• For a chance to win this copy of Kids 1st from Day 1: A Teacher’s Guide to Today’s Classroom,  please leave a comment about this or any blog post in this blog series by Sunday, August 12th at 6:00 p.m. EDT. Melanie Meehan will use a random number generator to pick the winner’s commenter number. His/her name will be announced in the ICYMI blog post for this series on Monday, August 13th.
  • Please leave a valid e-mail address when you post your comment so Melanie can contact you to obtain your mailing address if you win.  From there, our contact at Heinemann will ship the book to you. (NOTE: Your e-mail address will not be published online if you leave it in the e-mail field only.)
  • If you are the winner of the book, Melanie will email you with the subject line of TWO WRITING TEACHERS – KIDS 1ST. Please respond to her e-mail with your mailing address within five days of receipt. A new winner will be chosen if a response isn’t received within five days of the giveaway announcement.

Betsy Hubbard View All

Daughter, sister, wife, mother, teacher, and writer.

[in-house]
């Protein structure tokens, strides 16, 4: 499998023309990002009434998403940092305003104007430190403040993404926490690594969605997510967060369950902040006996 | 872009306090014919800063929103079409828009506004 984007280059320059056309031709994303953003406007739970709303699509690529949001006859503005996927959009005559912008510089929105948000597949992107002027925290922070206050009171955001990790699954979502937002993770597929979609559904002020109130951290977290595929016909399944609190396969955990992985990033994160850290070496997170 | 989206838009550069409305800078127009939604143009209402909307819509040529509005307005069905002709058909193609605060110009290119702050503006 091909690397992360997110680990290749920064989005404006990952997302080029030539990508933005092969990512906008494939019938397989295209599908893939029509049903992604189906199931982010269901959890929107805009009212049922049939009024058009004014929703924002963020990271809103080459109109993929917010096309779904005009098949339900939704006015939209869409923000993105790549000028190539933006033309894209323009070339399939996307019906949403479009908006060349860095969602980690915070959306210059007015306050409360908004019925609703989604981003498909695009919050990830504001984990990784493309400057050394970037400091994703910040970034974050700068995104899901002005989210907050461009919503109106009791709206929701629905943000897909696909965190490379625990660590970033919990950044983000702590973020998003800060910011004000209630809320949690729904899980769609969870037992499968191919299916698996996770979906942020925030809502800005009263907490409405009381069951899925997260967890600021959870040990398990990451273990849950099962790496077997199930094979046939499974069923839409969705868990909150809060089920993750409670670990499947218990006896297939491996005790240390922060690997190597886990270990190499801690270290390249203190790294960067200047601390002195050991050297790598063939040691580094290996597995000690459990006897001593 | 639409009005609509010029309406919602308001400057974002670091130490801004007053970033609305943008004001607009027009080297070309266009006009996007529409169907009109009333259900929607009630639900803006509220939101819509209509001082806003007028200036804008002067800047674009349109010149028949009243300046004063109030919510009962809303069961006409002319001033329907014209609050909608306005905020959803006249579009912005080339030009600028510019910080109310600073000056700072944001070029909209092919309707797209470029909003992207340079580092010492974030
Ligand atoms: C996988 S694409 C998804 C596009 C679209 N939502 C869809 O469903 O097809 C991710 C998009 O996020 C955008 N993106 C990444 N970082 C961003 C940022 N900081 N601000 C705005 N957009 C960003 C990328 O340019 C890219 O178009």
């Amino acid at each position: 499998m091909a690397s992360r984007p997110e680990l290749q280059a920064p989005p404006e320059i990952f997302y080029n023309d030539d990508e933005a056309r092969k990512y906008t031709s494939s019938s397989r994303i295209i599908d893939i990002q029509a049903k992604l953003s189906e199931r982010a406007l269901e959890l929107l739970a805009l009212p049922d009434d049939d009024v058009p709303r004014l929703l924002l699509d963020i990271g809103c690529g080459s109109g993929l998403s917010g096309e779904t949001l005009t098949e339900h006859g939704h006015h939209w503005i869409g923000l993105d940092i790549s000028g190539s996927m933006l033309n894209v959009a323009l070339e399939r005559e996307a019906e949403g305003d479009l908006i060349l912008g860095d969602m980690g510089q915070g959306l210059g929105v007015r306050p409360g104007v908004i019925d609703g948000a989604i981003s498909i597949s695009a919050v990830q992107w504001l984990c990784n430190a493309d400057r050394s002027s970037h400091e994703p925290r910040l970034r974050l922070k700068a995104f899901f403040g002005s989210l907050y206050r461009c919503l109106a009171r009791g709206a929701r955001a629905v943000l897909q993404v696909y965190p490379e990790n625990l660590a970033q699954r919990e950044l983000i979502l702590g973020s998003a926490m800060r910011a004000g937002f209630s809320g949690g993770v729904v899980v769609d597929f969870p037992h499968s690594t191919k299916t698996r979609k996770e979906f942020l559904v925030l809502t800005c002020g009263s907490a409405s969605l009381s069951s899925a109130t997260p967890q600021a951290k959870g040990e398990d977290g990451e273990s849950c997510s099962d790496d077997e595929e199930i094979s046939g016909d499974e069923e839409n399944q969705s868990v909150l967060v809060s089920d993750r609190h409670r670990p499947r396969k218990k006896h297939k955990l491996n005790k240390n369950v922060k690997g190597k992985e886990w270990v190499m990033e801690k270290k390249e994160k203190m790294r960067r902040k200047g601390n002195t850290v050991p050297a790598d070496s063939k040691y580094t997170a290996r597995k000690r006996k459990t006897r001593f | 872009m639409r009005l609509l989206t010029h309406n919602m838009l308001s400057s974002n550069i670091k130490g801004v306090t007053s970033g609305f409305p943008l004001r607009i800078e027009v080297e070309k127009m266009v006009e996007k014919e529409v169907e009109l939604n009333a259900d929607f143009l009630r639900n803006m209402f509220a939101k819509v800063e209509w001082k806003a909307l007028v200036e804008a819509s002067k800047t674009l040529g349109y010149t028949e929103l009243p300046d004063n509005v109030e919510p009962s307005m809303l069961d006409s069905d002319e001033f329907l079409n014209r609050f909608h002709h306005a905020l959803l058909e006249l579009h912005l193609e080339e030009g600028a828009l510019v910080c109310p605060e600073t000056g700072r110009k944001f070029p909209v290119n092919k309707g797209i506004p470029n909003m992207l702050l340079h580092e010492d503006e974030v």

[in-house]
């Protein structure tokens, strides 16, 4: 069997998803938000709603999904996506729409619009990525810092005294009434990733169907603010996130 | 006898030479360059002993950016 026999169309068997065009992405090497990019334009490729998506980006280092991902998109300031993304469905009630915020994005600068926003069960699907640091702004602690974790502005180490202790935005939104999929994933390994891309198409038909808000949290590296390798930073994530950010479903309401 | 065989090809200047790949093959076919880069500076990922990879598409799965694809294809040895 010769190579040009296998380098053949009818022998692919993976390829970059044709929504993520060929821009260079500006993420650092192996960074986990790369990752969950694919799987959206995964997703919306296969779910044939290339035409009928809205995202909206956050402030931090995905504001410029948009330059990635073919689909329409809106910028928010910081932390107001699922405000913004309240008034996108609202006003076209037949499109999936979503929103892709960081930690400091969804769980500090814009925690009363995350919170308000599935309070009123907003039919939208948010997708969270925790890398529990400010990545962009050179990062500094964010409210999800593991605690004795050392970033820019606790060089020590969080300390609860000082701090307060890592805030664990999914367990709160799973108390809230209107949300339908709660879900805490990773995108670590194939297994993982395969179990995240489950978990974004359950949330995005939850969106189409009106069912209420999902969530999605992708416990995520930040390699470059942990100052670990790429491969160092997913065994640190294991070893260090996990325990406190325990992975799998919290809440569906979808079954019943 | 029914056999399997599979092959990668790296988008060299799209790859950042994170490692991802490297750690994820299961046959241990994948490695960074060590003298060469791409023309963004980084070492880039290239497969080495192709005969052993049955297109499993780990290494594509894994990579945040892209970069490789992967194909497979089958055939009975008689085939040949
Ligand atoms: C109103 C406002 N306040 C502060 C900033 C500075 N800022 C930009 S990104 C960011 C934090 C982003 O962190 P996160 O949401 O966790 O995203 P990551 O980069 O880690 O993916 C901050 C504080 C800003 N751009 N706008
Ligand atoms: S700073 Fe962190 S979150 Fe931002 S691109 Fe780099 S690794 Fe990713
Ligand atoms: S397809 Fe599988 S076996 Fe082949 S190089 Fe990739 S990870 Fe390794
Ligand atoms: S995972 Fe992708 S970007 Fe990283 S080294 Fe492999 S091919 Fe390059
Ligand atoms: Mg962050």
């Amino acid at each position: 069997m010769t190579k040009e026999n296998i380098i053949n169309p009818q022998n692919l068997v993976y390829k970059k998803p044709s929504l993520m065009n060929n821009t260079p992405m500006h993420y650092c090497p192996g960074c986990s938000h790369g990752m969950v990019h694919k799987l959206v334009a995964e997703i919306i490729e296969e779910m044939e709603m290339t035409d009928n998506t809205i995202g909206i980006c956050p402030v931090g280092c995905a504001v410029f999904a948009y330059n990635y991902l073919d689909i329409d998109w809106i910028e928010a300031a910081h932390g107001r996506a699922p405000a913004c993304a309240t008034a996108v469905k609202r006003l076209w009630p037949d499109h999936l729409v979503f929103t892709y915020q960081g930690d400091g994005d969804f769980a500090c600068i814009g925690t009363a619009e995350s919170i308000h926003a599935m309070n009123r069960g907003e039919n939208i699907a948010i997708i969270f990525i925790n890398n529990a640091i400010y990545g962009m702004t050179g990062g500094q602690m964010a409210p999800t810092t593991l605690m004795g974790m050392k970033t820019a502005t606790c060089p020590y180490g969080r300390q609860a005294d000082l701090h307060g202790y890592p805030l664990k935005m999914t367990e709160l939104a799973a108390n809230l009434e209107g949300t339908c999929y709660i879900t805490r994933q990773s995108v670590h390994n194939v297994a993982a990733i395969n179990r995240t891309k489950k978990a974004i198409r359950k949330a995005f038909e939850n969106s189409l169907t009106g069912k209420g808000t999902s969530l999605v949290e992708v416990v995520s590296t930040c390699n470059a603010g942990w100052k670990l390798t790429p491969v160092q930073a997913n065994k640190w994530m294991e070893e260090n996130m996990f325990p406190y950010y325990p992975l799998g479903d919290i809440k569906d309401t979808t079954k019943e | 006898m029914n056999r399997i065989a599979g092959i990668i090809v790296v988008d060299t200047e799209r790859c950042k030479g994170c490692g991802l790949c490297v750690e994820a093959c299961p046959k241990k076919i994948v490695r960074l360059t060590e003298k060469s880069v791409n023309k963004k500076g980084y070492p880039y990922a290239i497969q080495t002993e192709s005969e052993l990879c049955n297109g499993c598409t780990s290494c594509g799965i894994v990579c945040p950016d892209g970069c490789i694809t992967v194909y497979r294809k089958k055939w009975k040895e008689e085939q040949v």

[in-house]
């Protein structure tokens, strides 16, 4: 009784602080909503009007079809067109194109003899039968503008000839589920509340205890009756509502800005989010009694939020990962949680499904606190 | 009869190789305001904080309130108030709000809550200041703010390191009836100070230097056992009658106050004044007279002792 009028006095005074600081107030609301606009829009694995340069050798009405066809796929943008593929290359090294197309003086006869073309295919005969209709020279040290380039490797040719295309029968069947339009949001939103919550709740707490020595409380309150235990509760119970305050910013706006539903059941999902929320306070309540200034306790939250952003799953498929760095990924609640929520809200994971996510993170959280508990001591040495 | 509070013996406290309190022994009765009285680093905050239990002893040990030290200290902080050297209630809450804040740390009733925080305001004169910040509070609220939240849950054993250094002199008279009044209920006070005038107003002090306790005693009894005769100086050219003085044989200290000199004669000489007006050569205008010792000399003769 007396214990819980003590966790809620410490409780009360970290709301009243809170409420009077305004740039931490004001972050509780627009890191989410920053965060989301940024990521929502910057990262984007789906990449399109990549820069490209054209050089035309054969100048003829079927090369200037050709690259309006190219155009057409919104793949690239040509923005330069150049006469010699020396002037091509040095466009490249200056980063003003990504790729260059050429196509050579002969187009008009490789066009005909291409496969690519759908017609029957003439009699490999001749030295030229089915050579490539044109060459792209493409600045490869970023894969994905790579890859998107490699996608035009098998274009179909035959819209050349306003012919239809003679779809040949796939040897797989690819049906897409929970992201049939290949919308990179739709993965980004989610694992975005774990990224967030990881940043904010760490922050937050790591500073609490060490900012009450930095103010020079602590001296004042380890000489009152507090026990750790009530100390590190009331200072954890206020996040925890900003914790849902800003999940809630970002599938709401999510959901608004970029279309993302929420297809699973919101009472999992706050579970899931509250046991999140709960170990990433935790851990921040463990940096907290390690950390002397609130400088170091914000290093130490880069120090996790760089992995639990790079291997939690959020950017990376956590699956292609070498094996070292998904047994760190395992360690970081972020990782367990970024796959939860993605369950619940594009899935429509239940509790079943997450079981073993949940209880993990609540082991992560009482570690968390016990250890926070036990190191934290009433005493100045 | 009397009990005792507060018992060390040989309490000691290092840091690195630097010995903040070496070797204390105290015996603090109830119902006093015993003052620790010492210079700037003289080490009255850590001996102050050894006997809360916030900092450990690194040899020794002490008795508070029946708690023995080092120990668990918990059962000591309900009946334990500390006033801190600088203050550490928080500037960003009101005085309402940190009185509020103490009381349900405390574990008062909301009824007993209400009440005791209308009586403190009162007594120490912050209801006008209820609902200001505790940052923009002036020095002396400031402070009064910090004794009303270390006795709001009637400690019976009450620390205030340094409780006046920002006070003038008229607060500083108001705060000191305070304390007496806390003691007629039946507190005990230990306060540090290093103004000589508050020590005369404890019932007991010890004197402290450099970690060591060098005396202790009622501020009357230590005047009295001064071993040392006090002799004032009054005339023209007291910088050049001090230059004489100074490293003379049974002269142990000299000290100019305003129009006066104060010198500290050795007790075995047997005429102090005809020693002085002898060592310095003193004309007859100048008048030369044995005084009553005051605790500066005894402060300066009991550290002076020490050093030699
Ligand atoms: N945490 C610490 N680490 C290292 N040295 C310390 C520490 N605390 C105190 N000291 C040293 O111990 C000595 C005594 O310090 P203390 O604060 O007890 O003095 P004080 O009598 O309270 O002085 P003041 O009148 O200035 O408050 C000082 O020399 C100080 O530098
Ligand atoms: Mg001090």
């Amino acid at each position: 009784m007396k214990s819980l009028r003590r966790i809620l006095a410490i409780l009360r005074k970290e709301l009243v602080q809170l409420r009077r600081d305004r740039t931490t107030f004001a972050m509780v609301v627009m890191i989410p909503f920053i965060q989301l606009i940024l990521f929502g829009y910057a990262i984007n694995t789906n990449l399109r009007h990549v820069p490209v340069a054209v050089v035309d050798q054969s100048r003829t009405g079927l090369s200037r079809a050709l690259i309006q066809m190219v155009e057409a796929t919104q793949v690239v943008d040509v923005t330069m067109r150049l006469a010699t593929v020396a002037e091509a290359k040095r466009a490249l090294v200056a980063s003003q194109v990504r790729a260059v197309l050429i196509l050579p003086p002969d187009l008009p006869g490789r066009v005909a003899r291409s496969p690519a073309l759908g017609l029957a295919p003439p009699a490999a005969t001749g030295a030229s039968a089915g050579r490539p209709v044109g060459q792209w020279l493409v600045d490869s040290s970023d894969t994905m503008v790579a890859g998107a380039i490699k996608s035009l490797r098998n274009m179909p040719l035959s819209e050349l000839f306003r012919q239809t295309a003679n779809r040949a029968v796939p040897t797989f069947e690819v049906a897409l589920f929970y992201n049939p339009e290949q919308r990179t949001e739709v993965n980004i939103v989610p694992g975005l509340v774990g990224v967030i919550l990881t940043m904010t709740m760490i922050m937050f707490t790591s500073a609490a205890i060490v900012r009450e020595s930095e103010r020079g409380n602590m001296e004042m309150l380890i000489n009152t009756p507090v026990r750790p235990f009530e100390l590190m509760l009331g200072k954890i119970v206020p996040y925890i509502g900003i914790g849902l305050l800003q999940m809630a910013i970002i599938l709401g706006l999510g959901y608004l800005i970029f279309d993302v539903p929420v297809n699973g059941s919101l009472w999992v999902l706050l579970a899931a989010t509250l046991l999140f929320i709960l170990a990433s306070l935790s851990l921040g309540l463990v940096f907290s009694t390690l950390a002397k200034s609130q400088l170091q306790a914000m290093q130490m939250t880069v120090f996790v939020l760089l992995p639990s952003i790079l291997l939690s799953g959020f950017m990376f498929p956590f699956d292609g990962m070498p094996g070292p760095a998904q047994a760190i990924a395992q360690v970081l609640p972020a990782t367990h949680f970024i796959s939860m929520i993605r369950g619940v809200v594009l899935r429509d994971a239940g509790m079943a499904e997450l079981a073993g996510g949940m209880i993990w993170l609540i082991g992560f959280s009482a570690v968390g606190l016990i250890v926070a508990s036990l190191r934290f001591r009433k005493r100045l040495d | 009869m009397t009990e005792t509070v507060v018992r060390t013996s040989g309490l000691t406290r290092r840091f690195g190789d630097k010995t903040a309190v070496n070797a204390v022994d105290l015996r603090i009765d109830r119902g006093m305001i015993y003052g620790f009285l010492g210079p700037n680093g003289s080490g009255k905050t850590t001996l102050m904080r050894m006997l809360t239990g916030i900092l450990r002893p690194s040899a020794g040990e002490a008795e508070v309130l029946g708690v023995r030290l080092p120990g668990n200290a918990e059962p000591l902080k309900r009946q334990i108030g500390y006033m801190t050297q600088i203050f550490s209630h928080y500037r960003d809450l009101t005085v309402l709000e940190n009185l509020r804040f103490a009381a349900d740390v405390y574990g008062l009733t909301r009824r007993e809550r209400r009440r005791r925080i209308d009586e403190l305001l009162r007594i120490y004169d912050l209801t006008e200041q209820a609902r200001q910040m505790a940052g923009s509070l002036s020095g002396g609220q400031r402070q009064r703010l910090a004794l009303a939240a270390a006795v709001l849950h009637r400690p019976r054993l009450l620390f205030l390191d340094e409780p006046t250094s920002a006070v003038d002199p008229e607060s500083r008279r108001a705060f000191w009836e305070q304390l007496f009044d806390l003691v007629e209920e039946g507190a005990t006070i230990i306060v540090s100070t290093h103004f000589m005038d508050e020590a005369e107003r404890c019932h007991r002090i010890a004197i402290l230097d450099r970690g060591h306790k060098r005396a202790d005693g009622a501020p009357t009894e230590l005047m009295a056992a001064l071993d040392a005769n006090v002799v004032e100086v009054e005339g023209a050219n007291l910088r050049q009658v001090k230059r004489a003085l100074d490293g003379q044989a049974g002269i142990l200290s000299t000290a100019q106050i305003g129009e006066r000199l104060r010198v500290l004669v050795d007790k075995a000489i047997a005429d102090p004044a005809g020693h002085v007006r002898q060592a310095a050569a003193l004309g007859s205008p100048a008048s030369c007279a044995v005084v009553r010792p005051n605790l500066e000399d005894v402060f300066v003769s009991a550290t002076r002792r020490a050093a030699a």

46 thoughts on “Dreaming Big for This Year’s Writing Workshop Leave a comment

  1. This is such a timely topic, of course. As August creeps forward and I really have to think about going back to school, this is the perfect series for getting a head start on what I want to change, retool or try out in writing workshop this year. I look forward to reading the rest of this series and to tomorrow’s chat.

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  2. Love the positivity in this post, especially this line, “This is the year you will conquer new elements within your writing workshop practices” as I work to improve writing conferences with students.

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  3. I am looking forward to expanding on student choice in writing this year! It looks like these blog posts will be so beneficial. Looking forward to reading them!

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  4. I am looking forward to expanding on student choice in writing this year! It looks like these blog posts will be so beneficial. Looking forward to reading them!

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  5. What a great analogy with the hurdles! It is so true that our challenges are not always predictable. All classes are different and so to are their experiences as a writer. As the teacher, our job is to be the lead researcher. Dig in. Be reflective. Listen. Form Relationships. Teach from what we see in our classroom. I look forward to this week to get ready for our new year of writers!